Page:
In general, "_test" takes a list of deltas, runs the test with the given deltas and returns

  • self.PASS if the test passes,
  • self.FAIL if it fails, and
  • self.UNRESOLVED, otherwise.

In our case, the deltas are the characters of the GCC input. So, all we have to do is to assemble the passed characters into a file, run GCC on it and check the outcome.

Unfortunately, it's not that easy: The module sorts the deltas to allow for caching of test results. So, we make each delta a pair (index, character), where index is the position of character in the file. Since characters will now be sorted by index, the characters will always remain ordered.

Finally, we use the getstatusoutput function of the commands module to invoke GCC and the find function of the string module to check the GCC output. The additional coerce method produces the list of deltas in a user-readable form. All this code can be downloaded as the module,

# New modules
import commands
import string

class MyDD ...
    def _test(self, deltas):
        # Build input
        input = ""
        for (index, character) in deltas:
            input = input + character

        # Write input to `input.c'
        out = open('input.c', 'w')

        print self.coerce(deltas)

        # Invoke GCC
        (status, output) = commands.getstatusoutput(
            "(ulimit -H -s 256; gcc -c -O input.c) 2>&1")

        print output
        print "Exit code", status

        # Determine outcome
        if status == 0:
            return self.PASS
        elif string.find(output, "fatal signal 11") >= 0:
            return self.FAIL
        return self.UNRESOLVED

    def coerce(self, deltas):
        # Pretty-print the configuration
        input = ""
        for (index, character) in deltas:
            input = input + character
        return input
Here's the full program.

Step 5: Invoke Delta Debugging

Now comes the final step.

Invoke Delta Debugging to isolate the failure cause.

In our case, we still must load the deltas (from "bug.c") ...
    # Load deltas from `bug.c'
    deltas = []
    index = 1
    for character in open('bug.c').read():
        deltas.append((index, character))
        index = index + 1
... and then invoke Delta Debugging - either "ddmin" for simplifying test cases or "dd" for isolating a failure-inducing difference. Both variants are included in; we choose the simplifying variant here.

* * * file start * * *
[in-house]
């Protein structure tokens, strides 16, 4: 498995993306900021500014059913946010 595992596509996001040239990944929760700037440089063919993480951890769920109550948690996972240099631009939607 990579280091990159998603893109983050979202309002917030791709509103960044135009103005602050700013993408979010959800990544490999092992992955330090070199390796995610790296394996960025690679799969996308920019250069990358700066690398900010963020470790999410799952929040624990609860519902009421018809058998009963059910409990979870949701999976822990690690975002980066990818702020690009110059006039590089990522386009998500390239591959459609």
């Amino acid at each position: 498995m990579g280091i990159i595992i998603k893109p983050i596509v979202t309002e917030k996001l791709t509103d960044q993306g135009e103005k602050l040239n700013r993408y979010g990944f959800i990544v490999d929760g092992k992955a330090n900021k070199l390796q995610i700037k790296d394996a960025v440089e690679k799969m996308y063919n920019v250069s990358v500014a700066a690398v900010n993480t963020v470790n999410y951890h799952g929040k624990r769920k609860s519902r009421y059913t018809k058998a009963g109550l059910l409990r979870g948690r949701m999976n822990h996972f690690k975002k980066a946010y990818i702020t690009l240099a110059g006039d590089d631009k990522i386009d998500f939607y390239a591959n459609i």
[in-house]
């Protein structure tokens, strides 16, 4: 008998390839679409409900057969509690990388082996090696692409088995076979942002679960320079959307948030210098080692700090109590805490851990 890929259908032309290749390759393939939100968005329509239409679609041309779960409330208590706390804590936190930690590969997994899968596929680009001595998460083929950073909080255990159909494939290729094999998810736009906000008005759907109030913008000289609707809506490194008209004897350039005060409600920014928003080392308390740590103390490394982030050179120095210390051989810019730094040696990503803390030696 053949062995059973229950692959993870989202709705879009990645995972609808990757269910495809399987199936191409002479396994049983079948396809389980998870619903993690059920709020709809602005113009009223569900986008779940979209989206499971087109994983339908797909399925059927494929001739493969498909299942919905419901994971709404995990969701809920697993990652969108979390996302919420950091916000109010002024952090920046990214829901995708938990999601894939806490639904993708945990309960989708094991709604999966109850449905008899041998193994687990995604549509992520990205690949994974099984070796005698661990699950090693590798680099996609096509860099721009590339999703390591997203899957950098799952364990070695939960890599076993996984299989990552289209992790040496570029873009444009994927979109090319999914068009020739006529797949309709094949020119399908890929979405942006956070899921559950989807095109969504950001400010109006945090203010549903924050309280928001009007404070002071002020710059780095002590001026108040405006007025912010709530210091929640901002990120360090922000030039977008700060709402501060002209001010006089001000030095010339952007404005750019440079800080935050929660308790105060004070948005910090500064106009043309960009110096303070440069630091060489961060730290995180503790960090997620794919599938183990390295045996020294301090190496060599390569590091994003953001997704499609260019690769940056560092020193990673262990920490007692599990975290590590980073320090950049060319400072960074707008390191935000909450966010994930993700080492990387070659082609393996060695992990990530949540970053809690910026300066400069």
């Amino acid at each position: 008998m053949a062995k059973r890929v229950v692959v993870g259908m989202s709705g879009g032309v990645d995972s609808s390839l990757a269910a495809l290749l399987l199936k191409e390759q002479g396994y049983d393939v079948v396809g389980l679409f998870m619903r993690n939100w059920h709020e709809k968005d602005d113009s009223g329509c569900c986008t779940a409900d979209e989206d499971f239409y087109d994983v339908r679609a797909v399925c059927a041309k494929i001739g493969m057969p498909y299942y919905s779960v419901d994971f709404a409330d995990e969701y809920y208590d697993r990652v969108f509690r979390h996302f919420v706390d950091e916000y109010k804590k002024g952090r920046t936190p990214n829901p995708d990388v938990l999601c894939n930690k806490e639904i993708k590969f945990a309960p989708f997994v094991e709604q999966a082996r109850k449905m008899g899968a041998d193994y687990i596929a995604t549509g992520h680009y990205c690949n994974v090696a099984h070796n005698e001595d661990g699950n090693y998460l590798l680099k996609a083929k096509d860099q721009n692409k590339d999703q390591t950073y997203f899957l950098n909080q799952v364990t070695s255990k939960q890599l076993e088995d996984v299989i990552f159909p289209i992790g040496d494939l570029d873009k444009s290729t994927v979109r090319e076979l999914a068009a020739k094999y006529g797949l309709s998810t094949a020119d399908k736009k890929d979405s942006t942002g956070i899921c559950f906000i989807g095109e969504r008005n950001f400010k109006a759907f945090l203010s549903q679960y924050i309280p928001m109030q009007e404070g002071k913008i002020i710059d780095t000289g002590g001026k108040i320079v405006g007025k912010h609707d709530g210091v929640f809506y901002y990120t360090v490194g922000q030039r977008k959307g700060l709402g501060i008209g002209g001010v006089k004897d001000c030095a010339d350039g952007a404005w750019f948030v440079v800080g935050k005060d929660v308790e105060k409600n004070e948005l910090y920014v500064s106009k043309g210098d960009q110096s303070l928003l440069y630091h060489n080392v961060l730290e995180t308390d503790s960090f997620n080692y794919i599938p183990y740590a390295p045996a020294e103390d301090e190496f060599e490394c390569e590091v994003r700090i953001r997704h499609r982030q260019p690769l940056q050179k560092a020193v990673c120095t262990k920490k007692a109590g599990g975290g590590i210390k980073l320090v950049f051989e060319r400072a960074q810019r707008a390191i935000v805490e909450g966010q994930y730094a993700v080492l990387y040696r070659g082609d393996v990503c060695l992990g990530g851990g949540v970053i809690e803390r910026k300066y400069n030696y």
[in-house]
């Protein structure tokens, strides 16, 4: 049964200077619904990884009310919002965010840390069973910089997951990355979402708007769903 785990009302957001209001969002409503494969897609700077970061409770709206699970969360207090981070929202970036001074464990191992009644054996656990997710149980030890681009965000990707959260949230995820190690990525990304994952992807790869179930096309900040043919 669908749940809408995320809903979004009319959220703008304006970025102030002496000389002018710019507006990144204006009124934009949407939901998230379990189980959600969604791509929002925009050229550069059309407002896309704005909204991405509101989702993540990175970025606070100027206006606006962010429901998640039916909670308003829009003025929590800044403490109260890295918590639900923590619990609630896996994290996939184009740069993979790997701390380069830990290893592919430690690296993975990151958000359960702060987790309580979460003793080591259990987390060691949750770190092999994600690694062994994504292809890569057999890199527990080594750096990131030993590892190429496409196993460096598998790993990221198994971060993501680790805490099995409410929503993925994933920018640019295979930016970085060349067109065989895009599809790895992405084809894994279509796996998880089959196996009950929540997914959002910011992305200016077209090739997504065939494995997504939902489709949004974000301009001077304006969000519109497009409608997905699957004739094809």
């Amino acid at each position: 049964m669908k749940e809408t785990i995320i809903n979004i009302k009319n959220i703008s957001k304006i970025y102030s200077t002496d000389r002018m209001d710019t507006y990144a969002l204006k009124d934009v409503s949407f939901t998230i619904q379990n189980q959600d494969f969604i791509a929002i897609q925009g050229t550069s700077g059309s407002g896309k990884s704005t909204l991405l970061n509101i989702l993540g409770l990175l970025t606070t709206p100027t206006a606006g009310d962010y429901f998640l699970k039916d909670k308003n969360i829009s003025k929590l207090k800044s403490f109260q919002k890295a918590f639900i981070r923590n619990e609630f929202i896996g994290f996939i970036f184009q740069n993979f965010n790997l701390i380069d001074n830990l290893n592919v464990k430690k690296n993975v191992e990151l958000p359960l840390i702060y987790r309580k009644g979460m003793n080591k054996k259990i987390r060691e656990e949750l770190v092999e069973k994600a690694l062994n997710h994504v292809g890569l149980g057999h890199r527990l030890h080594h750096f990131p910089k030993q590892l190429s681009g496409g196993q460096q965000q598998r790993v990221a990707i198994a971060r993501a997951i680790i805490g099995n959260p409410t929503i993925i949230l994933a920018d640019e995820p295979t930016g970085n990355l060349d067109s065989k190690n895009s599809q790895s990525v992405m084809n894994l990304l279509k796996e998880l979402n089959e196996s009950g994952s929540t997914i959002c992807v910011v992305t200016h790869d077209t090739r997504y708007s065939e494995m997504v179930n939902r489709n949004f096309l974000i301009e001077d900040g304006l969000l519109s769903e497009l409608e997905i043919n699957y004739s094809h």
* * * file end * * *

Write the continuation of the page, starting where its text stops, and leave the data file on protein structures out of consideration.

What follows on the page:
mydd = MyDD()
    print "Simplifying failure-inducing input..."
    c = mydd.ddmin(deltas)              # Invoke DDMIN
    print "The 1-minimal failure-inducing input is", mydd.coerce(c)
    print "Removing any element will make the failure go away."
You can now invoke Delta Debugging - and if all went well, you'll see the following output...
    $ python
    Simplifying failure-inducing input...
    (Lots of output deleted)
    The 1-minimal failure-inducing input is t(double z[],int n){int i,j;for(;j<n;){i=i+j+1;z[i]=z[i]*(z[0]+0);}}
    Removing any element will make the failure go away.
    $ _
... that is, the minimal input that makes GCC fail. You see that only a fraction of the original input is relevant for producing the failure.

If you need further programming challenges,

  • try to isolate a failure-inducing difference using the dd method (simple - this code is commented out in "")
  • have delta debugging run on lines instead of characters (much faster; moderate)
  • make delta debugging run on lines first, on characters later (faster + more precise; harder)
  • overload the _split method to influence the splitting and grouping of deltas - for instance, use C syntax rules and split the input after a semicolon (much faster; hard)
  • integrate the whole into your testing environment (moderate)

The module contains lots of additional material:

  • DD class variables like debug_test to set for debugging and logging,
  • DD methods to overload such as _split to influence the splitting and grouping of deltas, or
  • Older DD variants like old_dd - the first delta debugging algorithm.
That's all, folks - I hope you can now adapt Delta Debugging to your own needs. Have fun exploring, and let me know if you need anything,

Andreas Zeller

<> · · Stand: 2017-01-03 21:09